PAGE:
De-escalating violent outbursts in dementia caregiving

When a person living with dementia hits, kicks, spits, shoves, or shows other aggression towards a caregiver it may be motivated by pain, strong dislike, or fear. I recently coached a professional caregiver, Lila, who had a troubling encounter with a resident at the assisted living community where she worked.

Lila had entered his room and was preparing to take his blood pressure on her morning rounds. But the resident, Richard, was having none of it. Grabbing her by the wrist, he barked out, “Get away from me with that tourniquet!” before shoving her arm away. Lila had been holding the blood pressure cuff out in front of her as she approached him.

This violent outburst was likely triggered by a sense of threat. Lila was going about her business in a routine, efficient manner, wasting as little time as possible. However Richard likely wasn’t mentally prepared for her visit, since his dementia made it difficult for him to remember who Lila was and that she always took his blood pressure in the mornings. And her swift movements may have been misinterpreted, since his dementia also made it hard for him to process motion. In his startled state, it was clear that he didn’t comprehend what the blood pressure cuff was, even though he could associate the tight sensation it caused, in the past, with the object he was looking at in the present.

Lila has to take his blood pressure as part of her job responsibility associated with every resident’s care. How can she change her process so that her task is not upsetting to residents and doesn’t put her at risk of injury or of resident distrust? In coaching Lila, we devised a new plan for taking blood pressure – one she could adopt in caring for all residents in her care, not just those living with dementia.

Avoiding the triggers to violent outbursts

Instead of breezing in each room and moving directly to each resident’s side, she will stop just inside the resident’s entryway – close enough that Richard and others can see her, but still far enough away that her presence will not cause any resident to feel threatened. She will introduce herself to each resident, each time she enters a room, and state her purpose. “Good morning, Richard. It’s Lila here, coming to take your blood pressure.”

Mindful of her body language, she does not raise the blood pressure cuff up when she is explaining her intention. Instead, she uses her other hand to point to the equipment, which is still at waist level. If a person feels threatened, lifting any object upward, especially when done so quickly, can be perceived as a threat.

Lila will only come closer once she has established eye contact with Richard. “Is it alright for me to get started?” she will ask. Or, “Are you ready for me to take your blood pressure?” The point is to convey that she will be coming closer, and to get acknowledgement of this fact before she approaches Richard’s personal space and actually touches him. Unwanted touch can trigger violent outbursts.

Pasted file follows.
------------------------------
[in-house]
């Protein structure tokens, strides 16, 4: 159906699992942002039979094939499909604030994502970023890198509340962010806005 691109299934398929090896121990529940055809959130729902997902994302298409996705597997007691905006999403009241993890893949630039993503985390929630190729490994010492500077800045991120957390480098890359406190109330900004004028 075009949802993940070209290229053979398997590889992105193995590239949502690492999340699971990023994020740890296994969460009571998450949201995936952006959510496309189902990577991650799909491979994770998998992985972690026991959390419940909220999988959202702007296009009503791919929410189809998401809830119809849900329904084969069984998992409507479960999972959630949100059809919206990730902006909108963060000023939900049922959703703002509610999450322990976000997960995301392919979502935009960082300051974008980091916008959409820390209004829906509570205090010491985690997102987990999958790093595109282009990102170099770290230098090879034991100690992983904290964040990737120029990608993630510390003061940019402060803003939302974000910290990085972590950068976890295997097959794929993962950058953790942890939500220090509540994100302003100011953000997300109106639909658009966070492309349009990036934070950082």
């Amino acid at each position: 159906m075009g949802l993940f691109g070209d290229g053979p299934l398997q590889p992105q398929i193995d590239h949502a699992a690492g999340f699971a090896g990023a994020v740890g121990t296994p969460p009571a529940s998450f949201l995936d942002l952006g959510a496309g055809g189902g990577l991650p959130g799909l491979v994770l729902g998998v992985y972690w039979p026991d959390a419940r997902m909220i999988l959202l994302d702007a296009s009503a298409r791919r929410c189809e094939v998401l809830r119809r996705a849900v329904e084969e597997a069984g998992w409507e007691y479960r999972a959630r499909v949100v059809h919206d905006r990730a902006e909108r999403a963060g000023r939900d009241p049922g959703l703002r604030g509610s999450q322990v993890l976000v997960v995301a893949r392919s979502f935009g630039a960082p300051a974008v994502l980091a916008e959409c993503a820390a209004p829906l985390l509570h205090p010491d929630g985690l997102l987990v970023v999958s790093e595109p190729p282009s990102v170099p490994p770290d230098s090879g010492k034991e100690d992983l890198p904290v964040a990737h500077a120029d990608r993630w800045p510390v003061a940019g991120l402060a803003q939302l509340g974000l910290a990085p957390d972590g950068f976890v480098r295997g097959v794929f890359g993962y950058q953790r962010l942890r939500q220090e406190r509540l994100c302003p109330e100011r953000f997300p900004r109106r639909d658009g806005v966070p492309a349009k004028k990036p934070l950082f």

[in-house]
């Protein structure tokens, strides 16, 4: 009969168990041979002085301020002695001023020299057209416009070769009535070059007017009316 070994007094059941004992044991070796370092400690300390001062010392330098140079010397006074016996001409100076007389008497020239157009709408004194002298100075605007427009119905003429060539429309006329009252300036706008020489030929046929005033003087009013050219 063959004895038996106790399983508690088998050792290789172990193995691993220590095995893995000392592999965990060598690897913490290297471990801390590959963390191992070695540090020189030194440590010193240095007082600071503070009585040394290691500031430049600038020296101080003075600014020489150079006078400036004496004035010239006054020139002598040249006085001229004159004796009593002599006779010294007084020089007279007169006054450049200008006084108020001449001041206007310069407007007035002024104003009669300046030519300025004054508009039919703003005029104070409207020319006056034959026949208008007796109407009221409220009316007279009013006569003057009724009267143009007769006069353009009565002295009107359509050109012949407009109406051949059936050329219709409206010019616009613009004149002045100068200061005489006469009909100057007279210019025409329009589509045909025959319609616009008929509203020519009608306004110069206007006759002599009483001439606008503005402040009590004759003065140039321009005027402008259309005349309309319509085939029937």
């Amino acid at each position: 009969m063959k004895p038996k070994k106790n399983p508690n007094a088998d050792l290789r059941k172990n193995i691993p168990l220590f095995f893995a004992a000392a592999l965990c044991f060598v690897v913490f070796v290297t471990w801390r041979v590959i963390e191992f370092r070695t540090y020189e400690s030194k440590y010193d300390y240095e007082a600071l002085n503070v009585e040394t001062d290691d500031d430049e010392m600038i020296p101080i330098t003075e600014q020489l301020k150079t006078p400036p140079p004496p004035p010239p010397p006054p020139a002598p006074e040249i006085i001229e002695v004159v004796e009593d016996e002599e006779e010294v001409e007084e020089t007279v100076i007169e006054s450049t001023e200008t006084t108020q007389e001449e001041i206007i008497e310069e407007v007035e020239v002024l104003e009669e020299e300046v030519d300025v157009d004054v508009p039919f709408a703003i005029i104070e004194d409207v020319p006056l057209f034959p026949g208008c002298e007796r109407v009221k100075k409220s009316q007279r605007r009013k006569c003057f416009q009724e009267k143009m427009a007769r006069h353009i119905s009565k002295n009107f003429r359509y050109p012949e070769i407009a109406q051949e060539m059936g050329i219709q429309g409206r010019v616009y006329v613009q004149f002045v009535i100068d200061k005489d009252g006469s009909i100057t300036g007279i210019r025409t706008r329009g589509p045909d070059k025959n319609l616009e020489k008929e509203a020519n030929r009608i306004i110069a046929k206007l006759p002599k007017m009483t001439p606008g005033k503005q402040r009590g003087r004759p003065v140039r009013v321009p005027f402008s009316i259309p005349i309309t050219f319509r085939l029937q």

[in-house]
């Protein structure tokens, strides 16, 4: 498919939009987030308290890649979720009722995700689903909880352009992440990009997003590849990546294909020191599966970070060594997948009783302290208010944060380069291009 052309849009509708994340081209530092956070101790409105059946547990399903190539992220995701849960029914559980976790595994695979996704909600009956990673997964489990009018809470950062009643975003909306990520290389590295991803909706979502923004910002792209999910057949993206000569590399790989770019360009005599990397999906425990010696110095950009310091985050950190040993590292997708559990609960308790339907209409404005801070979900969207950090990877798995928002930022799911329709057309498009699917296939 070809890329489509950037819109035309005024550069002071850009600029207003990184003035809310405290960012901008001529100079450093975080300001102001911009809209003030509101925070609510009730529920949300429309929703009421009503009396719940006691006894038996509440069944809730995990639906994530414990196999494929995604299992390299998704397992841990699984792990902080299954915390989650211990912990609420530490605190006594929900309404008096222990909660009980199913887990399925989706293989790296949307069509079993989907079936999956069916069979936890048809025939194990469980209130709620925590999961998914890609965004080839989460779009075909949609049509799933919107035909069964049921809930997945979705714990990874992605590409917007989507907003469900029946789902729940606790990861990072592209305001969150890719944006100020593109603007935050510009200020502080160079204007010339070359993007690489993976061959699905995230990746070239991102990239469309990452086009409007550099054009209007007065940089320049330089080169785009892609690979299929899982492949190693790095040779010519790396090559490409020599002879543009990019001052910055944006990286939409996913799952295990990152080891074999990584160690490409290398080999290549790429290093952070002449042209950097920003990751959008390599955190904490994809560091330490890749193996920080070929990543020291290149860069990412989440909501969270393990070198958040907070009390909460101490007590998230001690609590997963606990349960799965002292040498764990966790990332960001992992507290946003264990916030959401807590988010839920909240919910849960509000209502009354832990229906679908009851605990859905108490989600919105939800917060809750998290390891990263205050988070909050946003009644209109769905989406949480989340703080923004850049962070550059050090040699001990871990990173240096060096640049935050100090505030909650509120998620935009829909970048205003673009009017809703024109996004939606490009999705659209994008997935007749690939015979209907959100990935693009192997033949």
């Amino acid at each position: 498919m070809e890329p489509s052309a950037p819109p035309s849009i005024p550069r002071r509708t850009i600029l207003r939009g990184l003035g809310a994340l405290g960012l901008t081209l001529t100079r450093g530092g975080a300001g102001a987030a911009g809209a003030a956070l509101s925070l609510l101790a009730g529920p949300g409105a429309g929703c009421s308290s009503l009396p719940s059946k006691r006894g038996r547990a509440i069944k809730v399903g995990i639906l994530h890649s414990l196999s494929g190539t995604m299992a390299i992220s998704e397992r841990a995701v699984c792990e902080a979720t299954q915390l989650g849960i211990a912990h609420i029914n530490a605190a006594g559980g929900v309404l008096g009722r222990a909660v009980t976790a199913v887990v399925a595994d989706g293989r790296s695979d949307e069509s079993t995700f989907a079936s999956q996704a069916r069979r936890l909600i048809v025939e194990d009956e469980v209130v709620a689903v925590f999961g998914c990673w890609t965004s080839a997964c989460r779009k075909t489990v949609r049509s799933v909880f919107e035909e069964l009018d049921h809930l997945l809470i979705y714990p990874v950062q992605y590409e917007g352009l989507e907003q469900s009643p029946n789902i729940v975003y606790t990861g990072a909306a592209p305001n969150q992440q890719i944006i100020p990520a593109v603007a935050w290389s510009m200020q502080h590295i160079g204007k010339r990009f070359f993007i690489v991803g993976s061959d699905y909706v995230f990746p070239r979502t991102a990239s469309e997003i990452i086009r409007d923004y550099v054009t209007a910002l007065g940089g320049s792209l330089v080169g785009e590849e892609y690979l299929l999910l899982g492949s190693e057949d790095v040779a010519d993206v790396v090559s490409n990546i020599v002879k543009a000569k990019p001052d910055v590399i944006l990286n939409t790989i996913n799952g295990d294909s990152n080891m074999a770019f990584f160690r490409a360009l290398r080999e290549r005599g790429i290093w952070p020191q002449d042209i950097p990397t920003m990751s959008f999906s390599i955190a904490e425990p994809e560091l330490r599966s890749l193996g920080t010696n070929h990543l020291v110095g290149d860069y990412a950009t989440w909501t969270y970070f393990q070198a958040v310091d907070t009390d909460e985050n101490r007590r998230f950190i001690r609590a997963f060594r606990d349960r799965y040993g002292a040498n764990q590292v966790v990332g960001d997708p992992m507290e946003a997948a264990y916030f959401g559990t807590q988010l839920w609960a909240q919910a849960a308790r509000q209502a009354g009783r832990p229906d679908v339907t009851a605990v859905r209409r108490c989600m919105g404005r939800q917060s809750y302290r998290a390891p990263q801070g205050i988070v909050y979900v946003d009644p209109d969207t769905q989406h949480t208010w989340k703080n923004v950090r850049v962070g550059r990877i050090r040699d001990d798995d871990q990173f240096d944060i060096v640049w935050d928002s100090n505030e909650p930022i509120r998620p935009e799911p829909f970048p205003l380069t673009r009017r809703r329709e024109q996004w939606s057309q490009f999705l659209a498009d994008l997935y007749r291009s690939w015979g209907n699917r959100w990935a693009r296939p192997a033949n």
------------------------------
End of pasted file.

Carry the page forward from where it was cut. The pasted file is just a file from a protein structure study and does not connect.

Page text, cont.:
Lila will position her body on par with Richard’s, rather than standing above him. This way, she can reinforce that they are in equal stance as opposed to her being in a dominant position. As often as possible, caregivers should try to position themselves at eye level or below eye level to reinforce that they are not a physical threat to a person with dementia. In the case of performing a blood pressure test, positioning oneself below the person with dementia would be impractical. Mindfulness about body stance and body language is critically important to maintaining trust.

Taking cues from the person with dementia

That Richard equated the blood pressure cuff with pain (“…that tourniquet…”) is important information to consider as Lila seeks to create more joy in these encounters with the residents in her care.

Lila may choose to narrate as she goes. “After I place this on you and start to inflate it, you will feel pressure. It’s normal, and some people find it painful. But as soon as I can I will stop inflating the cuff, and you will start to feel relief. After it’s over, any pressure you feel will disappear.”

Everything Lila does is for the purpose of building and maintaining trust, and eliminating any possible sense of threat she may be causing in these encounters. As she inflates the cuff, she might ask, “How is this pressure, is it what you might expect?” And as she goes, “You’re doing great, it’s just a few seconds more and then I can release the pressure for you.” Comments like these help a person with dementia feel that caregivers are on their side, understand their feelings, and have concern for the person’s well-being.

It’s all in your point of view

All dementia caregivers, professional and family members alike, can benefit from taking a moment to see any situation from the point of view of the person living with dementia. Couple that with demonstrating with words and actions that you have that viewpoint in mind will go miles toward establishing the trust necessary to build the bonds that ensure positive caregiving.